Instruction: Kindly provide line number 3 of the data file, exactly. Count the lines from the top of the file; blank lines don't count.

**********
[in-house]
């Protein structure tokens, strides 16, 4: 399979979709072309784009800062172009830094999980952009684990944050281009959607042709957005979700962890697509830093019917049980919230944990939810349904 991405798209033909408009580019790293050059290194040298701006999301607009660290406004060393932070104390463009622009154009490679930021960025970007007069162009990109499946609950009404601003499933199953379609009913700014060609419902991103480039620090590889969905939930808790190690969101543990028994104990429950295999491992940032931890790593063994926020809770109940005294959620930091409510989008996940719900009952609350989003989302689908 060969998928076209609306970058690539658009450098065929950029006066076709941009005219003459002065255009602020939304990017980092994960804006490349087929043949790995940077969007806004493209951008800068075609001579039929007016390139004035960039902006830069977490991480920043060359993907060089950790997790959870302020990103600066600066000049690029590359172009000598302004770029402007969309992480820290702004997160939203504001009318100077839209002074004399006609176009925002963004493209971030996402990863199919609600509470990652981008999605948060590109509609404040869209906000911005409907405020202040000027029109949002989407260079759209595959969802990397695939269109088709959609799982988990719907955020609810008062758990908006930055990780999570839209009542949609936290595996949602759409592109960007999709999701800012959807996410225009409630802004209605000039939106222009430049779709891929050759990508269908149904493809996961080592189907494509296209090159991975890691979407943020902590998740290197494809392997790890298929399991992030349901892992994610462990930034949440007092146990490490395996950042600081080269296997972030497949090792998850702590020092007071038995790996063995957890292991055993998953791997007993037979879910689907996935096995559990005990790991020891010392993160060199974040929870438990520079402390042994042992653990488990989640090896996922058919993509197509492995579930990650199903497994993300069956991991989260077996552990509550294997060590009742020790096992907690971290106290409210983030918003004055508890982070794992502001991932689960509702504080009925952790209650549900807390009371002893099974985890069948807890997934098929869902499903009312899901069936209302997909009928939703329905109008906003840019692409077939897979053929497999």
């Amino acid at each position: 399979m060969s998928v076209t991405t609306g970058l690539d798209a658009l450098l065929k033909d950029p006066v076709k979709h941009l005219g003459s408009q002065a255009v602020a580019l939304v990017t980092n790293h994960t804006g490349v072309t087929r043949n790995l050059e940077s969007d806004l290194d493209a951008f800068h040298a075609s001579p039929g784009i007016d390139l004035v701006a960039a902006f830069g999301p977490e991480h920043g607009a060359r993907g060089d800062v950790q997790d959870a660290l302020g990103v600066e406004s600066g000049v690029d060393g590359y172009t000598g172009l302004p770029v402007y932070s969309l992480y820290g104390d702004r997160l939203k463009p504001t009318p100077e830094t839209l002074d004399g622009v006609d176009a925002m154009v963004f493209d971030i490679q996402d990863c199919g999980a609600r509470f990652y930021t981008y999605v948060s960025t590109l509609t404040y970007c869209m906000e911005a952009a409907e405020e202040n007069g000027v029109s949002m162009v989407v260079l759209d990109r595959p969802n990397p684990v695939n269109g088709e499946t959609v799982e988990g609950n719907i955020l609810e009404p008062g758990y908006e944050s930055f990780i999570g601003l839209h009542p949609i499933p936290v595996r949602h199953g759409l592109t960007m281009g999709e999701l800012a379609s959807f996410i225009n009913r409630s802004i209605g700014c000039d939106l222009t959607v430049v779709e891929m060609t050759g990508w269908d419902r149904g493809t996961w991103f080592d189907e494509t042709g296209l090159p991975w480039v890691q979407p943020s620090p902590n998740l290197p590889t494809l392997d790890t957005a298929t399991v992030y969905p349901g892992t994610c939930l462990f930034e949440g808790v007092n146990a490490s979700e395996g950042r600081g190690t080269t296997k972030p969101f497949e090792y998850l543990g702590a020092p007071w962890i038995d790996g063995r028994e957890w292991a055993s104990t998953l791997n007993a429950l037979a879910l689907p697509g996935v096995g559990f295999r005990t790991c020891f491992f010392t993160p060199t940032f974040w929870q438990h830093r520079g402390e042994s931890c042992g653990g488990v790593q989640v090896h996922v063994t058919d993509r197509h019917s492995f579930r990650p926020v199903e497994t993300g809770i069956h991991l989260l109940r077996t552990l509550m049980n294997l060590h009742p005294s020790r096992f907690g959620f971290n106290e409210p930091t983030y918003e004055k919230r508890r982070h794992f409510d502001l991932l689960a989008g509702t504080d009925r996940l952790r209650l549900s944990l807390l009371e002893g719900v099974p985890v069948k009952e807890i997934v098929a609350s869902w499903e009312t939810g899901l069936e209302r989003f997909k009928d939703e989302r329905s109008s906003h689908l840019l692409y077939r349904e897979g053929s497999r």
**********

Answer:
């Amino acid at each position: 399979m060969s998928v076209t991405t609306g970058l690539d798209a658009l450098l065929k033909d950029p006066v076709k979709h941009l005219g003459s408009q002065a255009v602020a580019l939304v990017t980092n790293h994960t804006g490349v072309t087929r043949n790995l050059e940077s969007d806004l290194d493209a951008f800068h040298a075609s001579p039929g784009i007016d390139l004035v701006a960039a902006f830069g999301p977490e991480h920043g607009a060359r993907g060089d800062v950790q997790d959870a660290l302020g990103v600066e406004s600066g000049v690029d060393g590359y172009t000598g172009l302004p770029v402007y932070s969309l992480y820290g104390d702004r997160l939203k463009p504001t009318p100077e830094t839209l002074d004399g622009v006609d176009a925002m154009v963004f493209d971030i490679q996402d990863c199919g999980a609600r509470f990652y930021t981008y999605v948060s960025t590109l509609t404040y970007c869209m906000e911005a952009a409907e405020e202040n007069g000027v029109s949002m162009v989407v260079l759209d990109r595959p969802n990397p684990v695939n269109g088709e499946t959609v799982e988990g609950n719907i955020l609810e009404p008062g758990y908006e944050s930055f990780i999570g601003l839209h009542p949609i499933p936290v595996r949602h199953g759409l592109t960007m281009g999709e999701l800012a379609s959807f996410i225009n009913r409630s802004i209605g700014c000039d939106l222009t959607v430049v779709e891929m060609t050759g990508w269908d419902r149904g493809t996961w991103f080592d189907e494509t042709g296209l090159p991975w480039v890691q979407p943020s620090p902590n998740l290197p590889t494809l392997d790890t957005a298929t399991v992030y969905p349901g892992t994610c939930l462990f930034e949440g808790v007092n146990a490490s979700e395996g950042r600081g190690t080269t296997k972030p969101f497949e090792y998850l543990g702590a020092p007071w962890i038995d790996g063995r028994e957890w292991a055993s104990t998953l791997n007993a429950l037979a879910l689907p697509g996935v096995g559990f295999r005990t790991c020891f491992f010392t993160p060199t940032f974040w929870q438990h830093r520079g402390e042994s931890c042992g653990g488990v790593q989640v090896h996922v063994t058919d993509r197509h019917s492995f579930r990650p926020v199903e497994t993300g809770i069956h991991l989260l109940r077996t552990l509550m049980n294997l060590h009742p005294s020790r096992f907690g959620f971290n106290e409210p930091t983030y918003e004055k919230r508890r982070h794992f409510d502001l991932l689960a989008g509702t504080d009925r996940l952790r209650l549900s944990l807390l009371e002893g719900v099974p985890v069948k009952e807890i997934v098929a609350s869902w499903e009312t939810g899901l069936e209302r989003f997909k009928d939703e989302r329905s109008s906003h689908l840019l692409y077939r349904e897979g053929s497999r």